Few birdwatchers will not have been to Norfolk. The first trip is always one of great excitement for the novice and expert alike, as many of the places you have read about finally become a reality as you look out across the scrapes at Cley or take the calf-aching walk along Blakeney Point for the first time. If you have not yet visited the county, you are missing out on visiting one of the best year-round birding areas in the country. Sites such as Cley, Blakeney Point and Titchwell are well renowned 'hot-spots' which consistently attract rare and scarce birds. Add to this a diversity of habitat from the Brecks to the Broads and the North Sea coastline and it is easy to see why excellent birding is on offer every day of the year.
Insect News: Crimson Speckled in Norfolk, photographed by day at Burnham Overy Dunes last Saturday is apparently a county first!
10 reports returned.
Our premium bird information service, Bird News Extra, has full details of all these birds (including exact locations, directions and additional detail) in Norfolk, and also covers the rest of the British Isles. A free national service is also available. Click here to take a free tour of Bird News Extra, or here for more information.
Cley Bird Club
Norfolk Bird Atlas Co-ordinator
Norfolk Bird Club
Norfolk Bird Recorder
Norfolk Ornithologists' Association (NOA)
Traveline East Anglia
Rarity finders Alpine Accentor at Holme
In late July, two mothing courses at Hickling Broad aim to help participants learn how to identify some of the specialist reedbed species that inhabit the reserve. read on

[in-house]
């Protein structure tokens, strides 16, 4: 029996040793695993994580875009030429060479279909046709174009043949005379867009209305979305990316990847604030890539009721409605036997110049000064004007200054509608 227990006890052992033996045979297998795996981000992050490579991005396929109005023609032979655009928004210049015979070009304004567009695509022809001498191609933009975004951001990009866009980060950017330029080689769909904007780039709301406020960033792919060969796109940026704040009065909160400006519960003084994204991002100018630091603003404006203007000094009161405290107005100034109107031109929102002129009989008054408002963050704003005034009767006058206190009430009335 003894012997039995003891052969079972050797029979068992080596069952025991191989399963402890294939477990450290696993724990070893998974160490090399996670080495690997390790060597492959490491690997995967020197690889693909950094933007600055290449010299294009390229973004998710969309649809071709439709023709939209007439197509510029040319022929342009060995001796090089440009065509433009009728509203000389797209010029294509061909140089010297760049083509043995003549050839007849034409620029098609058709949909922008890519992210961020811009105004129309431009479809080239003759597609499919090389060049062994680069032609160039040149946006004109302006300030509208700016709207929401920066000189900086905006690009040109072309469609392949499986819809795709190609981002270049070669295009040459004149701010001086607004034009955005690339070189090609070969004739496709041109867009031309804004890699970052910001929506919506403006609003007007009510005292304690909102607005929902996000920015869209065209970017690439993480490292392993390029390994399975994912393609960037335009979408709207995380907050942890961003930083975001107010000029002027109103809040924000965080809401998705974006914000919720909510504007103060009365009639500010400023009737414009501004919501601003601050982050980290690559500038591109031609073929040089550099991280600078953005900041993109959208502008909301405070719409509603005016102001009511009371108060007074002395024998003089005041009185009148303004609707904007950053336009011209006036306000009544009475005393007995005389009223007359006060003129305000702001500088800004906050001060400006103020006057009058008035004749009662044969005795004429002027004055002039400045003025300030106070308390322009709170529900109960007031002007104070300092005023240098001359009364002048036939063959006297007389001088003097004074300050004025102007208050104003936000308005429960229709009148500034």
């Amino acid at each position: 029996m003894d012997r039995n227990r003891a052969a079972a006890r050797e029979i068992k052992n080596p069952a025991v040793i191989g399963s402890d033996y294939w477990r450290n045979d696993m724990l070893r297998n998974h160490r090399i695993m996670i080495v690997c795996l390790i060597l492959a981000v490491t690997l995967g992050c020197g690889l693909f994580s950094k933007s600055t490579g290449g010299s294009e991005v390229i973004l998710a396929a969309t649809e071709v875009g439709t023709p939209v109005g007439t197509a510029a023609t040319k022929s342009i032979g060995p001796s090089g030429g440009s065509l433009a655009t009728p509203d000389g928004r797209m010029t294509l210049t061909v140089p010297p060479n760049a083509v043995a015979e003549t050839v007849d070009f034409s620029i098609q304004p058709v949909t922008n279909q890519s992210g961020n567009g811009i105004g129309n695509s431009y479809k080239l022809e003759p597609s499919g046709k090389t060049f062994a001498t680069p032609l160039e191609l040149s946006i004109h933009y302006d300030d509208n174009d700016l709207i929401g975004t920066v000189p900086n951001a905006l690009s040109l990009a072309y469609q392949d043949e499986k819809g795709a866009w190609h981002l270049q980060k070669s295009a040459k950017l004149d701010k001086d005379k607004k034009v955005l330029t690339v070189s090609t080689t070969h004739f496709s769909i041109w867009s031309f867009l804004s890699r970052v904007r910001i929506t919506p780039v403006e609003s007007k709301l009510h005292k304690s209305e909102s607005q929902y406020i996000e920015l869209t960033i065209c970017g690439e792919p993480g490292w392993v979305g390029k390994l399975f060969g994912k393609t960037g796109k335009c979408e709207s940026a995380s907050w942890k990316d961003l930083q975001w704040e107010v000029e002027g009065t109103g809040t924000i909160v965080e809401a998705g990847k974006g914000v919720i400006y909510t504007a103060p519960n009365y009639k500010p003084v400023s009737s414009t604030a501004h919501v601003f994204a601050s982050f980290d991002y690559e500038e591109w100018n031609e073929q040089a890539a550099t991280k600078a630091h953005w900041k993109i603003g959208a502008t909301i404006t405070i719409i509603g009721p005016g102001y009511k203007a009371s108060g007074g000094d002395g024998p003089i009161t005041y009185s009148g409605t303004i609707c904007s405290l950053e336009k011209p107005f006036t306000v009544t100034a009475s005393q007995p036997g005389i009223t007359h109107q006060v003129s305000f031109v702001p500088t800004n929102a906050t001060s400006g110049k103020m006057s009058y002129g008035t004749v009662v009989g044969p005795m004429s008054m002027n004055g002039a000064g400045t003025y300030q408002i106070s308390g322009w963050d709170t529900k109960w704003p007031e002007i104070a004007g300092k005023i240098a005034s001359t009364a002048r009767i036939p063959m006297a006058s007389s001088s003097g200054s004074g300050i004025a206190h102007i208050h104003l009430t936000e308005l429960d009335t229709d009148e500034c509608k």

Pony dung proves fertile ground for Nail Fungus. read on
Nick Moran and Chris Mills set off on a listing-by-bike challenge. read on
As might be expected, this is an interesting and informative report, and this year features excellent articles on the occurrence of some difficult races. read on
Richard Porter on an exhibition to be held in Norfolk in aid of Nature Iraq. read on
David gets together with the BTO in the woods around Thetford for some evening mist-netting. read on
David presents Dean with the Photo of the Year 2008 prize and gets a tour. read on
Natural England, Anglian Water and the RSPB are consulting the public. What do you think? read on
The RSPB has been forced to take radical action to save one of its best-loved reserves from the sea. Read about the plans and watch a video interview with Rob Coleman, Titchwell Manager. read on
Detective work by Andrew Easton sheds light on some curious kites in East Anglia. log in
Rob Martin catches up with the Winterton Black Lark
Having dipped the South Stack bird by several thousand miles, this was too tempting a twitch log in
Includes the latest news from reserves on the east coast read on
Hen Harriers shot on Royal Estate
Norfolk Constabulary seek witnesses. log in
One of the UK's best-loved landscapes has been badly damaged by decades of harm and neglect. read on
Read our latest book review The Birds of Blakeney Point by Andy Stoddart and Steve Joyner. read on
The aims of this study are to determine the preferred habitat and site fidelity of this species in Norfolk, and to monitor their breeding success and overwinter survival. read on
This new book brings together for the first time a complete account of Blakeney Point's long history of birds. read on